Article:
Inspiration – Text for reading comprehension
“We got to roll with the punches, play all of our hunches, make the best of whatever comes your way. Forget that blind ambition, learn to trust your intuition — plowing straight ahead, come what may.”
— Jimmy Buffett, Cowboy in the Jungle (song)
“Not knowing when the dawn will come, I open every door.
— Emily Dickinson
“Genius is 99 percent perspiration and 1 percent inspiration.”
— Thomas Edison
I remember my sister telling me a goodnight story about a boy with a lightning scar on his forehead even before Harry Potter was dreamed up. I imagined a world with mobiles that didn’t need actual keys way back when the mobile phone with a satellite antennae the size of a spatula was larger than the average house telephone. As I sat reading Enid Blyton novels about children having the time of their lives in boarding schools, I wondered why no one thought to write about a school that taught magic. Every time my father missed a turn on his way to take my mother sari shopping, she wished that someone would come up with a device that could warn them about the junction beforehand. This was way before GPS was invented to make our lives easier. After many such premonitions that came true around me, my sister and I pondered the possibility of ideas swimming around the universe and that maybe it was our job to grab them. Is that how inspiration works? If you don’t seize the moment, will it just canter off to the next willing recipient?
I’ve been a published author since 2012 and inspiration sometimes comes to me in a blink of an eye, an awe-inspiring, angels singing, cloud-parting moment. However, at other times, I have to go looking for it with a machete. Still, inspiration comes from many places: the cause and effect of everyday life, other books, dreams, music and of course sudden, vivid pictures floating around in my head at the most inopportune times (like when I stop at a red light or have curry all over my hands and can’t get to my notebook). Where do these pictures come from?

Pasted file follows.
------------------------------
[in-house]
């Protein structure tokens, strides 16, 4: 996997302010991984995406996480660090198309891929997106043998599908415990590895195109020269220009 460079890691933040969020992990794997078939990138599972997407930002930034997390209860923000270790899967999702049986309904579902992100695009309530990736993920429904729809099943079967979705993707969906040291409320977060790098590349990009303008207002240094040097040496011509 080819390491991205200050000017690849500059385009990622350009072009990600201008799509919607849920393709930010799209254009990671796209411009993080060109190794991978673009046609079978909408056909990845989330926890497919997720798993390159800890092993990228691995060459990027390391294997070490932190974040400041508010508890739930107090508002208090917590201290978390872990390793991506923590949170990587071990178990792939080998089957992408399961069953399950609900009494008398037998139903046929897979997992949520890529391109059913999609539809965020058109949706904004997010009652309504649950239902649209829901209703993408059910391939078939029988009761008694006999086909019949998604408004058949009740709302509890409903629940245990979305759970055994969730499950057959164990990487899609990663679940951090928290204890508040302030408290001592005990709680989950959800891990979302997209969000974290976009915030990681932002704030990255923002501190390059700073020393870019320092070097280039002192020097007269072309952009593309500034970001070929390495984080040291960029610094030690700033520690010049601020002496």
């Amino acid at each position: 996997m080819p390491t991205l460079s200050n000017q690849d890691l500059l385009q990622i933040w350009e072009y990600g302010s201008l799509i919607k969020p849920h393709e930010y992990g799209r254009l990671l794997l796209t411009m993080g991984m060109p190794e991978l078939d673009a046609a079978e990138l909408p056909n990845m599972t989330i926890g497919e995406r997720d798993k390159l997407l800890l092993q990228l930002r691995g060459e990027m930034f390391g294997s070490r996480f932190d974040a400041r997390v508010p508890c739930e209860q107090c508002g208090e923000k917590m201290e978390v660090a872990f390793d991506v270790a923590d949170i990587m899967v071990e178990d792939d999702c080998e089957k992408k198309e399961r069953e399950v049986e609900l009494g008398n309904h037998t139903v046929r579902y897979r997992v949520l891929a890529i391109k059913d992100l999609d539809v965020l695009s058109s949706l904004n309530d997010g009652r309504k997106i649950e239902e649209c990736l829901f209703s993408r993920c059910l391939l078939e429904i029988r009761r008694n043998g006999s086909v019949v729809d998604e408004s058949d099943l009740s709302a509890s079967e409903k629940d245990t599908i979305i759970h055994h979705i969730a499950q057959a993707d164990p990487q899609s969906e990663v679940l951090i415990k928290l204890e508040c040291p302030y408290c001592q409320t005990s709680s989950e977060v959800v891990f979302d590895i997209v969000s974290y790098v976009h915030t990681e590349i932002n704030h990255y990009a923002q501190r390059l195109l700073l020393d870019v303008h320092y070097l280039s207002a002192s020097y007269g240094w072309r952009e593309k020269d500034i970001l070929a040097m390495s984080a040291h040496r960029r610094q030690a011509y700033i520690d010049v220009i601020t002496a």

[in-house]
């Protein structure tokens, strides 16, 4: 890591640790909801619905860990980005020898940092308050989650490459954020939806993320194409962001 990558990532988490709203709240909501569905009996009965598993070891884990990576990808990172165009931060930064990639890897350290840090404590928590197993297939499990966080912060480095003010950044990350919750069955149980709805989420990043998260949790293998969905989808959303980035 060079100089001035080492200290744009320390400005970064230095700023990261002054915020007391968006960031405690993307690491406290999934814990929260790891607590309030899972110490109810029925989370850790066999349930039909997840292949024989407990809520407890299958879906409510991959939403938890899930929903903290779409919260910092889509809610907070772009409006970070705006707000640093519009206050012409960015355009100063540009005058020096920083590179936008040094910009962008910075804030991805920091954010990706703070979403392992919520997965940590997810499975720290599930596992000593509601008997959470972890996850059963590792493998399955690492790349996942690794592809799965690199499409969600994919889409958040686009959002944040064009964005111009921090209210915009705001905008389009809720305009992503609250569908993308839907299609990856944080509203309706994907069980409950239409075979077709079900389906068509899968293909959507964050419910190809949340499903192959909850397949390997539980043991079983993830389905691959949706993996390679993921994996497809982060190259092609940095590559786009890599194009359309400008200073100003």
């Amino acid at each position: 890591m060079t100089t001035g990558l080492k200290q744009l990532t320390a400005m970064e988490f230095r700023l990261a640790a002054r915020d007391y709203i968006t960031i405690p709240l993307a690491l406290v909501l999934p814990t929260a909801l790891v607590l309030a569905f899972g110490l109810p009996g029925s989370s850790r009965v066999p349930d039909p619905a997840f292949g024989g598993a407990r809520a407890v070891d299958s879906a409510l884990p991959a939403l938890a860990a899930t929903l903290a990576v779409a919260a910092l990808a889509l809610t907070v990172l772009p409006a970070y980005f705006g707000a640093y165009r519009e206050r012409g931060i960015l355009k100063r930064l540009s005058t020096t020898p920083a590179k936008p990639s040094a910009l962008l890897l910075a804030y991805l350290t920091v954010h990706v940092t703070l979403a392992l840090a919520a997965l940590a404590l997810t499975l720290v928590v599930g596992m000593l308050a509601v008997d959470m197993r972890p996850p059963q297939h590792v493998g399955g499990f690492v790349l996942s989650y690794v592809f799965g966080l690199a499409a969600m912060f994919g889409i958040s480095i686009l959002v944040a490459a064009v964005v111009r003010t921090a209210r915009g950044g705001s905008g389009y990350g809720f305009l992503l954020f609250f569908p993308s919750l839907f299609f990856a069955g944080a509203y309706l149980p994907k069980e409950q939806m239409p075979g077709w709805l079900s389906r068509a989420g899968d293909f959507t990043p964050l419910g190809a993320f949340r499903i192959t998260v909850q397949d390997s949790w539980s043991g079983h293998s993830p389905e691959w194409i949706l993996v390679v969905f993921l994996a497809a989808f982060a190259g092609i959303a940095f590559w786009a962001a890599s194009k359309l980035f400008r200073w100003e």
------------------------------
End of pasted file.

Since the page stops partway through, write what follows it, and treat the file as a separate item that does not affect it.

“…Some people can identify an obstacle and see only the obstacle, while others have an ability to see an obstacle and immediately start devising solutions to overcome it. The skill to be able to see a way to overcome a problem is a great starting point for innovation, and despite the plethora of creative thinking programmes, such as making people pass their colleagues through a rope maze, is still a rare commodity.”—Les Hayman, (‘Where does inspiration come from’)
So, it’s probably a matter of us subconsciously coming up against a problem and trying to find a solution to it. Cool. My first novel started out as a diary to help me sort out some issues and it worked, so I can probably agree with this theory. However, people I meet ask me how I dream up the worlds in my books and I seriously can’t tell them. They look at me as though I’m being a secretive, arrogant know-it-all and that is exactly the opposite of how I feel. Some things just happen; there’s no way to describe it in words (and it’s actually my job to describe things in words, so this is something I’m not proud of!).
Daydreaming is a great way to let the ideas flow. I always say being creative is 30% work and 70% staring off into space. The problem is: how do you know if an idea is truly original or if it’s just something that you’ve heard of before? Google, my dears. There’s nothing Google can’t tell you! However, there will always be someone else who thought of those sexy pumps that double up as practical sneakers first. It doesn’t really matter—as long as you have an original voice telling the story. And once the tale starts flowing, it becomes yours and no one can take that away from you.